Double Jeopardy

Voting restrictions for people with felony convictions threaten American democracy

01 December 2016
In the US general election this year, an estimated 6.1 million adults were ineligible to vote due to state-specific restrictions that revoke the voting rights of people with felony convictions.
gregg newton / afp / getty images

SINCE HE WAS BORN, 35-year-old Tyler J Markwart has struggled to eat: he has liver and digestive-tract disorders that cause him severe nausea and intestinal pain. When he was a teenager, Markwart discovered that marijuana could alleviate these symptoms, easing his discomfort and boosting his appetite. The drug, whose recreational usage is illegal in most of the United States, became a life-altering medicine for him.

But that medicine also got Markwart into trouble. Over a phone interview in November, he told me, “In 2010, I was the first person in Washington State to receive a business licence to operate a medical-marijuana dispensary, and so that kind of put me as a target of the law-enforcement community at the time.” Though it was legal for him to grow cannabis in Washington, he could only sell it to patients who demonstrated, with documentation, that they required the drug for medicinal purposes. In April of 2011, Markwart was caught selling it to non-patients, who ended up being undercover police officers. He was convicted of three felonies—two counts of drug distribution and one count of drug manufacturing—and sentenced to eight years in prison. But he was released after less than two months, because, due to his disorders, he could not digest the food served in prison. He had lost 12 kilograms in just 52 days, he told me, and had he remained incarcerated any longer, he would have died.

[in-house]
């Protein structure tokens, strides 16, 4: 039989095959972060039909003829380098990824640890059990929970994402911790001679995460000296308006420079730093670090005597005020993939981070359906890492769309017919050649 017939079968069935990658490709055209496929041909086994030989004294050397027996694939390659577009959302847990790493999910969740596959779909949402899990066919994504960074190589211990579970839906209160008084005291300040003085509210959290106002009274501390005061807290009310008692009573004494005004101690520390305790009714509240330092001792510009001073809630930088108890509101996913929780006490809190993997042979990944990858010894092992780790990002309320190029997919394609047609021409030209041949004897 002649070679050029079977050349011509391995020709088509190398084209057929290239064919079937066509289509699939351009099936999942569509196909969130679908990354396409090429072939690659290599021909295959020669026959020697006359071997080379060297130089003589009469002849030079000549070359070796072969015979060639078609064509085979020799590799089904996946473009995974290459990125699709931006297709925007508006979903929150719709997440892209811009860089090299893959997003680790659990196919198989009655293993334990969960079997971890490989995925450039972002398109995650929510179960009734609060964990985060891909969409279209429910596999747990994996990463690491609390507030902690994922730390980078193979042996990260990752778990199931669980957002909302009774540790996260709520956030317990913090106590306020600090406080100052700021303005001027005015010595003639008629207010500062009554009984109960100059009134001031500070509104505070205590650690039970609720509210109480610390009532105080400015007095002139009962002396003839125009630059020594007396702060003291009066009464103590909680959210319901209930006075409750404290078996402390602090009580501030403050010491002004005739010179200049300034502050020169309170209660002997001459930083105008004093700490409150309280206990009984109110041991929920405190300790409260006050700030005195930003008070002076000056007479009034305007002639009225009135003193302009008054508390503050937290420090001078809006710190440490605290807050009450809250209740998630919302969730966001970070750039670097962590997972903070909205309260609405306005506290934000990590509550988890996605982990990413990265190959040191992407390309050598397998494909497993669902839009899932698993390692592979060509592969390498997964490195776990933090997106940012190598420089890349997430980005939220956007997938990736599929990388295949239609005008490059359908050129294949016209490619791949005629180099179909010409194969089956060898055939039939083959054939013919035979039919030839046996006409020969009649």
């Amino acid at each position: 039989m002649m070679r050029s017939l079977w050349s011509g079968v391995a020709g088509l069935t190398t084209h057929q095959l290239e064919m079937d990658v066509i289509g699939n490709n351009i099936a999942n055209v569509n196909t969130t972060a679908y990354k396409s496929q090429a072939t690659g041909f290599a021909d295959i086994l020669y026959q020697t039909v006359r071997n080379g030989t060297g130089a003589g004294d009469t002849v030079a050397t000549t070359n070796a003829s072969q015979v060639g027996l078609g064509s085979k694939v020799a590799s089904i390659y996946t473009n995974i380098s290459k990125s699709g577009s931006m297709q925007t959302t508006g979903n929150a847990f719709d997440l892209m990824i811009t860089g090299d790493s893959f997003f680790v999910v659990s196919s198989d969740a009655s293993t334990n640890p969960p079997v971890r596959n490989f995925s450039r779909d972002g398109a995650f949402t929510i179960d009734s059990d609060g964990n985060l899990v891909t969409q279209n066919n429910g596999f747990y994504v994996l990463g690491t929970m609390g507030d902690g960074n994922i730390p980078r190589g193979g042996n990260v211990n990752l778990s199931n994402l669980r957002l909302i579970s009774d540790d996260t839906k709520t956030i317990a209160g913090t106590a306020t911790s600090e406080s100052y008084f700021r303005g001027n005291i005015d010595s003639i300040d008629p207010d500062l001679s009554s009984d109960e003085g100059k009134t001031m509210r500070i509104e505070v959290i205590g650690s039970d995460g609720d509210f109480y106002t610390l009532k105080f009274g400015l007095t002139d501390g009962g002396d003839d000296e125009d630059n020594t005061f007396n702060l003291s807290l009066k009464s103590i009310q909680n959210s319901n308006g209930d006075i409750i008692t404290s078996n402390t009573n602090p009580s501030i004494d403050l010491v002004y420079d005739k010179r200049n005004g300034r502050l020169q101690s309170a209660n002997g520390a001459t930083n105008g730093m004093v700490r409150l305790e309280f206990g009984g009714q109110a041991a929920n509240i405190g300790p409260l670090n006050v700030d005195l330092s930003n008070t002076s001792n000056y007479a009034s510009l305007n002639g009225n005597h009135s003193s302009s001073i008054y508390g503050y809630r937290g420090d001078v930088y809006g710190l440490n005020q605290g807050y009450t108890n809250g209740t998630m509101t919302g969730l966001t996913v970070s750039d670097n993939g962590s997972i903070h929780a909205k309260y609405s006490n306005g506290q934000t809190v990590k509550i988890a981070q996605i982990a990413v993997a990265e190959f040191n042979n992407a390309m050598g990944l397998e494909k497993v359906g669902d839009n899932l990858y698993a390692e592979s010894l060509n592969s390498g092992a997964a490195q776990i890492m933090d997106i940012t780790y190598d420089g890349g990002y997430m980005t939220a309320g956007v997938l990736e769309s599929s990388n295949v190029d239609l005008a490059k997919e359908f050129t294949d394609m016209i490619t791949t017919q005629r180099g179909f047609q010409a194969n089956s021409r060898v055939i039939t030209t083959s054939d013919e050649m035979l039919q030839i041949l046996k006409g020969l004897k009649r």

Markwart is currently on probation, and, to complete his sentence, must pay off a $5,000 fine, which increases by 12 percent each year. “Because I am indigent, I can only afford to pay $100 a month, and so I rack up money each month,” he said. Even after he pays off the sum, Markwart will continue to face consequences for his felonies. He will never, for example, be able to legally own a firearm or live in certain types of government-sponsored housing.

Alexandra Melnick Alexandra Melnick is a writer who resides in Florida, and a Millsaps College alumna who enjoys researching the ways that policy changes our world.

Keywords: democracy USA discrimination race Donald Trump Hillary Clinton US Presidential Election 2016 voting rights prison racial